Djourov, D.B., Hitotsubashi University, Japan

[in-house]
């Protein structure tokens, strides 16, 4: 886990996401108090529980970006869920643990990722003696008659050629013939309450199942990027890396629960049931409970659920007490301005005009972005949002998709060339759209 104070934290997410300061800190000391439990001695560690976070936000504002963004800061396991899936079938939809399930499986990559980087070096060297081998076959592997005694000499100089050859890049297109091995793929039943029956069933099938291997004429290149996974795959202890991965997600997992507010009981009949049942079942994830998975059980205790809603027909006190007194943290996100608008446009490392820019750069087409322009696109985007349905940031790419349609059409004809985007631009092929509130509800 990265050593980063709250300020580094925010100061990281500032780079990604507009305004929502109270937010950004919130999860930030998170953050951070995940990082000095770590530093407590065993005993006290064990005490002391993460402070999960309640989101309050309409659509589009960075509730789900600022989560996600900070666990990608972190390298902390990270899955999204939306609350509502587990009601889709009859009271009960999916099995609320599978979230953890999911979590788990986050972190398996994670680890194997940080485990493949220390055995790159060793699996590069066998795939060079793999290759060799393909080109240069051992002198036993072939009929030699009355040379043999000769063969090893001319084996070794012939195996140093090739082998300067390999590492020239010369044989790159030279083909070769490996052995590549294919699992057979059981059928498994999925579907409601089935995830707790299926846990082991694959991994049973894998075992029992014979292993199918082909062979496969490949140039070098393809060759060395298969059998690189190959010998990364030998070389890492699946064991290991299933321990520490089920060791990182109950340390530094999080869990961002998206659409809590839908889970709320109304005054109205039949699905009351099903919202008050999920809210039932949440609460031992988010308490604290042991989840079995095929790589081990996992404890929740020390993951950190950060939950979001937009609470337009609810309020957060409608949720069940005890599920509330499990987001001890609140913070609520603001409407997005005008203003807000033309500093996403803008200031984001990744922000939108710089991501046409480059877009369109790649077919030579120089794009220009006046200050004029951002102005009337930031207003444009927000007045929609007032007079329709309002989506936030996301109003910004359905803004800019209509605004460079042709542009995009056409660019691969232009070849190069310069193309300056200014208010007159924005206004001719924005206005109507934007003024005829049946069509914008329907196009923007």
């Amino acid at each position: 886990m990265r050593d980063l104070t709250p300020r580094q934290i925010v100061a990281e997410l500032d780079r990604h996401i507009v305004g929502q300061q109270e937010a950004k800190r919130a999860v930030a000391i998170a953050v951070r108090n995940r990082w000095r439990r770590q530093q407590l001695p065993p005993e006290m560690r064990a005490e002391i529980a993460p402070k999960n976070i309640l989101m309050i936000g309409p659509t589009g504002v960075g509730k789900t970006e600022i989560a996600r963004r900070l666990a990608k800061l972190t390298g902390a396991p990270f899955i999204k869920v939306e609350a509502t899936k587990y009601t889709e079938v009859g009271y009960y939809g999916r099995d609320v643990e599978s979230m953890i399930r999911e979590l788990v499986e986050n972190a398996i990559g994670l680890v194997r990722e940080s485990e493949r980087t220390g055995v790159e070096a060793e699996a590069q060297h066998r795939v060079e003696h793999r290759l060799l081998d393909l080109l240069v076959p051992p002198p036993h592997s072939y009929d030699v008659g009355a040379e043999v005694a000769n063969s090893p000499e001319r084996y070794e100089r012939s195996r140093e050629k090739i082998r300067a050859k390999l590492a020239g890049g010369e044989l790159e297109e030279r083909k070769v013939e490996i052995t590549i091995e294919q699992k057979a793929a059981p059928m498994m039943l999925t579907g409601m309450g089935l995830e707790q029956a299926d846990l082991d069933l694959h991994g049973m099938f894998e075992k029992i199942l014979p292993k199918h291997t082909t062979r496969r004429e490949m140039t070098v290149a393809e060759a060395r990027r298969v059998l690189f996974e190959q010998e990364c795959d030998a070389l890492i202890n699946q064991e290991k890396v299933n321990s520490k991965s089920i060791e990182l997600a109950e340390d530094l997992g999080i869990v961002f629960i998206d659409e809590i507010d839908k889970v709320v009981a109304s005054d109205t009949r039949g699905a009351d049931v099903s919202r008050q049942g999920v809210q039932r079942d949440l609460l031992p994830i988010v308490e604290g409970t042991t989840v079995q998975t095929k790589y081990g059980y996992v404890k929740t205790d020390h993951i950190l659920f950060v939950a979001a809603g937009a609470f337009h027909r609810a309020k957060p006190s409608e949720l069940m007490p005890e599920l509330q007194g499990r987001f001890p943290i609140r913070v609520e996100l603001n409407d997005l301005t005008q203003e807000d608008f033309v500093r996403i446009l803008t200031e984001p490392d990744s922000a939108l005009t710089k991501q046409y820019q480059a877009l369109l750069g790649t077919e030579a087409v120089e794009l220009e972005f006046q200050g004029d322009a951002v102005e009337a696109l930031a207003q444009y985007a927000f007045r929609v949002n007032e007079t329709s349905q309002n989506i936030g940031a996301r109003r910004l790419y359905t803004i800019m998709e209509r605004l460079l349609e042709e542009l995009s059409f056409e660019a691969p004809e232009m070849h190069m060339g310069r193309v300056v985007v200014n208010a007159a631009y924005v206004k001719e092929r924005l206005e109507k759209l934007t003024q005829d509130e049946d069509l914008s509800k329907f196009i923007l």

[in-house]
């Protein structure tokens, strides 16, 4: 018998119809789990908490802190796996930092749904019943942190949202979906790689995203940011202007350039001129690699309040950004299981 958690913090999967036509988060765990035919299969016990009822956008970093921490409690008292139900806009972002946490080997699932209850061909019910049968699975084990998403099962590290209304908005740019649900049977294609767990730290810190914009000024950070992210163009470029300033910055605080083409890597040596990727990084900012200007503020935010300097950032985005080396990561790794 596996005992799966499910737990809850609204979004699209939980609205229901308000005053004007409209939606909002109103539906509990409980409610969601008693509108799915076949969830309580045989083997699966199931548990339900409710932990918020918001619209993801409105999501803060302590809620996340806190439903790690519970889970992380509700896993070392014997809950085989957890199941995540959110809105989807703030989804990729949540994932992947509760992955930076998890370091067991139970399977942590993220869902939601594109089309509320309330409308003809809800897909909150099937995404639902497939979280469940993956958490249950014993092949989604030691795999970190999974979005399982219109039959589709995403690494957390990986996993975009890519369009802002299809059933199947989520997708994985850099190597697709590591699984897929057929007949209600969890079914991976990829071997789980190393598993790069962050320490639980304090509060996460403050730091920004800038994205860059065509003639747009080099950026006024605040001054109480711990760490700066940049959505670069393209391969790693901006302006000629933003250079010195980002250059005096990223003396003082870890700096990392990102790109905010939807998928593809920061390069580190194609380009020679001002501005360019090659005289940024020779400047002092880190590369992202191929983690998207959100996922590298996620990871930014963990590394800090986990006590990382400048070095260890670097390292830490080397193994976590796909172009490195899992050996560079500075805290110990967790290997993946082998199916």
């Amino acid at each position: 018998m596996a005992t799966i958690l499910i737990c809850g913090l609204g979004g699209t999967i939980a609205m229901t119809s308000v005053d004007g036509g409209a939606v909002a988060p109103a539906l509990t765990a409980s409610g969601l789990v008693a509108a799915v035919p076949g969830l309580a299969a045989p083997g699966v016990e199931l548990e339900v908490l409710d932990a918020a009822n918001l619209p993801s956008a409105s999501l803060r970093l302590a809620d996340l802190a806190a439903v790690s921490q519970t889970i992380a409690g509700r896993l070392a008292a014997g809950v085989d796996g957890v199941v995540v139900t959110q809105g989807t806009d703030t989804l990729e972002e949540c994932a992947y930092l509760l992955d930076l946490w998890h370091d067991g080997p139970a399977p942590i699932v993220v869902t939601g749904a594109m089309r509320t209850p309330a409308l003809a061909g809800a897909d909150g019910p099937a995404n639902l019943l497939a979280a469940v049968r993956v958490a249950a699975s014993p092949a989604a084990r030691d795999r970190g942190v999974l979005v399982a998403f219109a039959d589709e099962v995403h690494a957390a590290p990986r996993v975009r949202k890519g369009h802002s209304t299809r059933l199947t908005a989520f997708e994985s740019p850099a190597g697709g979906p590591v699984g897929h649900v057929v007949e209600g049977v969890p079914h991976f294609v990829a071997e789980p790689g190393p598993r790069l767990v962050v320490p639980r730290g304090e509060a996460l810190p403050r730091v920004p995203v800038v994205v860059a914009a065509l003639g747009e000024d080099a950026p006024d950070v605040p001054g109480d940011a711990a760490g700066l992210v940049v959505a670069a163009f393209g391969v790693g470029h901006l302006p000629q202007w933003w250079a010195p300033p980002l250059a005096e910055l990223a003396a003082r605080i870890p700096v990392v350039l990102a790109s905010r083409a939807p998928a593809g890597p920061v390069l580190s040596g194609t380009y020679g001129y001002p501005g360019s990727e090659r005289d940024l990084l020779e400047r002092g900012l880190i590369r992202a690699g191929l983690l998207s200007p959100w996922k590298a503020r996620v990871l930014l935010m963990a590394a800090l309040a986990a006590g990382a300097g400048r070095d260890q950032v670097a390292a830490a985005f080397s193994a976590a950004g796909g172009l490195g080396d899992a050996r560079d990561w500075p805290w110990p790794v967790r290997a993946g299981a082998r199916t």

4 There are numerous studies that confirm the propositions of Terror Management Theory (TMT; Greenberg, Pyszczynski, & Solomon, 1986) concerning the anxiety-buffering function of self-esteem and defence of the cultural worldview following mortality salience (MS). Two studies were conducted to assess the applicability of TMT in Bulgaria. In each study, mortality salience was manipulated with two open-ended questions connected to death. Participants in the control group answered questions about watching TV. Based on Rosenberg's scale, participants were divided into two groups: high or low self-esteem. They evaluated someone who expressed opinion on Bulgaria and Bulgarian culture. In Study 1, participants evaluated someone who criticized their cultural worldview. As hypothesized, following MS, they exhibited a more negative reaction to the critic than participants in the control group. Bulgarian individuals, who are reminded of their death, would try defending their cultural worldview. In Study 2, a favourable commentator was evaluated and the hypothesis that mortality salience increases the need for consensual validation was tested. The results, however, showed that MS manipulation failed to promote a higher evaluation of someone who was favourable to Bulgarian participants' cultural worldview. The studies found that participants in MS condition did not exhibit a raise in negative or positive affect. A high-low trait self- esteem distinction failed to determine the effect of self-esteem on buffering anxiety. The role of stability of self-esteem on anxiety buffering is discussed. Evidence that Terror Management Theory is applicable in Bulgaria was obtained.